Oklahoma has cheaper power, lesser taxes, and a hospitable local government, something that is found very useful by the local cryptocurrency miners.
The Mining Sector Thrives In Oklahoma
The mining sector is thriving and won’t be going away soon, according to Republican Senator John Montgomery. This, he told the Senate, is why Oklahoma wants to attract as many of those enterprises as possible. This would be achieved via a variety of tax breaks for mining corporations. The incentives would be worth no more than $5 million, according to Sen. Montgomery’s working committee.
Some senators questioned the efficiency of the incentives, claiming that they wouldn’t boost state and local services and initiatives.
Montgomery’s crypto-supportive stance, on the other hand, has already shown to be beneficial to the state.
Cryptocurrency Miners are not only Individuals
Northern Data, a German technology firm, announced in March that it will locate its North American headquarters in Pryor, Oklahoma. The data business will create a 100-acre facility at the MidAmerica Industrial Park and recruit more than 150 workers in the coming months as part of the $270 million investment.
The firm will start with bitcoin mining before expanding into other “new technology sectors,” such as data centers, cloud services, and data processing research laboratories. The campus is planned to be operational in 24 months and will continue to grow in the future, adding additional staff.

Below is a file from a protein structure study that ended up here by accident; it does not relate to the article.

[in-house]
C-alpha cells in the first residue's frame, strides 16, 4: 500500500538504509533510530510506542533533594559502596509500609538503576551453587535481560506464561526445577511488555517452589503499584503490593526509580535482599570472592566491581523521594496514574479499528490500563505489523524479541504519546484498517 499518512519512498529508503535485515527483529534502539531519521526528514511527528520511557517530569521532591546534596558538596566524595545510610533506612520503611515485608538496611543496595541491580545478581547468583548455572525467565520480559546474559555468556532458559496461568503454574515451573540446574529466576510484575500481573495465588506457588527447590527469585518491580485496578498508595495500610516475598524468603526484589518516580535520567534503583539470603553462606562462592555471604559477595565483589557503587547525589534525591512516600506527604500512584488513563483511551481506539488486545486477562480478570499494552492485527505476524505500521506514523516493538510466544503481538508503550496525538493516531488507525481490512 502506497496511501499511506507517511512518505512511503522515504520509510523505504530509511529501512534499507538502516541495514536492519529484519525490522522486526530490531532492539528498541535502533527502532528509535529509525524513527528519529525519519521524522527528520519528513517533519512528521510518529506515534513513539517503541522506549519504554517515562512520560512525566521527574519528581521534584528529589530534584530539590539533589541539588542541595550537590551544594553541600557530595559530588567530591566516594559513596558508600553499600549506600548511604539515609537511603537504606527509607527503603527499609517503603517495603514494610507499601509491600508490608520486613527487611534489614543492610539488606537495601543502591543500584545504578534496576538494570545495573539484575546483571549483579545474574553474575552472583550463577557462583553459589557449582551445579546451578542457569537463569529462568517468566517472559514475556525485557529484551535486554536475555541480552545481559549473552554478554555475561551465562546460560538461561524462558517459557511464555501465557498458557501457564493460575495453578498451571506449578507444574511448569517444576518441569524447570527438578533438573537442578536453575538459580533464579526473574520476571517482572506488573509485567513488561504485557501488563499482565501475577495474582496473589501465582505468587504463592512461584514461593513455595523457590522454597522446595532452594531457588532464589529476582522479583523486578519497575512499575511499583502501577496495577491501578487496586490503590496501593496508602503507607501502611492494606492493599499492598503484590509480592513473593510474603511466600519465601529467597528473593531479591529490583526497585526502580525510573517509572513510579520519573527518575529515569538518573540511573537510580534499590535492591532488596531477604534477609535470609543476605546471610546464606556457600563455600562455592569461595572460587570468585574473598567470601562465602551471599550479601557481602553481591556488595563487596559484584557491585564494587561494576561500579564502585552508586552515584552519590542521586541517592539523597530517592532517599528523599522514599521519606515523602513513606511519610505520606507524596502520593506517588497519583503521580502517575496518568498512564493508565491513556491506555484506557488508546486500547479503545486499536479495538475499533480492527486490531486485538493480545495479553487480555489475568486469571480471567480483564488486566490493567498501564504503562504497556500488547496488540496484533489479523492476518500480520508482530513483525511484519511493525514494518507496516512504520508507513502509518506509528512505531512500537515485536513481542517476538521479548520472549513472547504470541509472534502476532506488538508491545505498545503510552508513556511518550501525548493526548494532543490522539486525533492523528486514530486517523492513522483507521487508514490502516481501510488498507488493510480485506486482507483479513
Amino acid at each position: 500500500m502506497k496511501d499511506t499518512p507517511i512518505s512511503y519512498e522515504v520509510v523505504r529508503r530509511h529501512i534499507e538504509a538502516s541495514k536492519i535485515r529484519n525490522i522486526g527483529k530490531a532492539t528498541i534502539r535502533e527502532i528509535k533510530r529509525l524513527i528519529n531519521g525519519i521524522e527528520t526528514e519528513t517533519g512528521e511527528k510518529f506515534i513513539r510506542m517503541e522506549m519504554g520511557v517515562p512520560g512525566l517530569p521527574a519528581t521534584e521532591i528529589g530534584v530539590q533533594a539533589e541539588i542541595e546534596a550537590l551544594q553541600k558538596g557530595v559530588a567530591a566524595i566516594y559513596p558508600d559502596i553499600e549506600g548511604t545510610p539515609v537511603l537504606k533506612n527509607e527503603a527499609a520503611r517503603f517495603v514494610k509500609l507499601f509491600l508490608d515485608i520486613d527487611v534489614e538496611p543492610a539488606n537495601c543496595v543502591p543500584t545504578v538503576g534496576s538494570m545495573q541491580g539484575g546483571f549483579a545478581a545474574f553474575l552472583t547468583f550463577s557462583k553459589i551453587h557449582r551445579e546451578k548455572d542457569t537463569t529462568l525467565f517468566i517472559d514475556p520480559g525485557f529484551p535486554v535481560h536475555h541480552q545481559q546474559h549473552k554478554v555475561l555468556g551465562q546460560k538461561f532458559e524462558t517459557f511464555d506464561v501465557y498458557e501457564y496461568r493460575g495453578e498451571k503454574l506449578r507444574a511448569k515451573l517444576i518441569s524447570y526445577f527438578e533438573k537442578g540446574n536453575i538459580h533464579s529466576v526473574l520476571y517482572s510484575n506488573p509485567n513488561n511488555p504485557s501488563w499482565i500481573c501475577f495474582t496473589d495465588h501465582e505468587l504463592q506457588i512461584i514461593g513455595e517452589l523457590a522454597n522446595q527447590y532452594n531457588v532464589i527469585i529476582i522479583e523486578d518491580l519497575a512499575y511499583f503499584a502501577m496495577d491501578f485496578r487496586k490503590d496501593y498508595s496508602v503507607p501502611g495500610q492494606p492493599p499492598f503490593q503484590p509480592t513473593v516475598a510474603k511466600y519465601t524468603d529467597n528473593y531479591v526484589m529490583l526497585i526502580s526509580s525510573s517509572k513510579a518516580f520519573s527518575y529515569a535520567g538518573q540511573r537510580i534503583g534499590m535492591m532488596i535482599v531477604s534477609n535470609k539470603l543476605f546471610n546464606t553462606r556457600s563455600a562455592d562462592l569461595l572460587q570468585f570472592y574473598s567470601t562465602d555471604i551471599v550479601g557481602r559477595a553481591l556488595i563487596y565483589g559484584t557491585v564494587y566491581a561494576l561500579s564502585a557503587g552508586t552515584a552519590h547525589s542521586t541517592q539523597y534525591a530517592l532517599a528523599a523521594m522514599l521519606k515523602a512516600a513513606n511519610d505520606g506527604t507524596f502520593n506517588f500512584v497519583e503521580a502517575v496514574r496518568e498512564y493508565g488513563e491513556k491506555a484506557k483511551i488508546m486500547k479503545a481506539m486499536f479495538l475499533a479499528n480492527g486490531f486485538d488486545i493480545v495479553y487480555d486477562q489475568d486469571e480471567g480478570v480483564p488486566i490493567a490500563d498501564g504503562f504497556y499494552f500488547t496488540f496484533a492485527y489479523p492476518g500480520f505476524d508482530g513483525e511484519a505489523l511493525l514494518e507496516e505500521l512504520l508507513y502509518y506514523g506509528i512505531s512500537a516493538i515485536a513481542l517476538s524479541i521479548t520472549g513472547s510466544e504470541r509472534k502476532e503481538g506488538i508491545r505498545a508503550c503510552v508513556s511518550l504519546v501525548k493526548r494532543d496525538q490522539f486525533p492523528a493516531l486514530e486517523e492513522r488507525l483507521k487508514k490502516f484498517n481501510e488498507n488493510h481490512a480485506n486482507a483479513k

The Grand River Dam Authority, a state-owned utility that delivers low-cost, dependable electricity to municipalities and business users, will supply Northern Data with up to 250 megawatts of power to operate the massive operation. Having a corporation the scale of Northern Data establish roots in Oklahoma will very certainly encourage other businesses to do the same, regardless of tax incentives.
The incentives would allow enterprises to deduct their investment in a mining facility or increase the number of full-time workers in an existing mining operation from the state’s tax. A corporation must spend at least $40 million in a “qualifying depreciable property” over three years to qualify for a tax credit.
The Oklahoma Senate approved Mongtomery’s bill on March 22nd, and it was sent to the legislature’s lower house on March 23rd. The Senate’s standing committee report on the bill was released earlier that month, recommending that the legislation be passed as revised, and the bill is likely to be changed in the following weeks.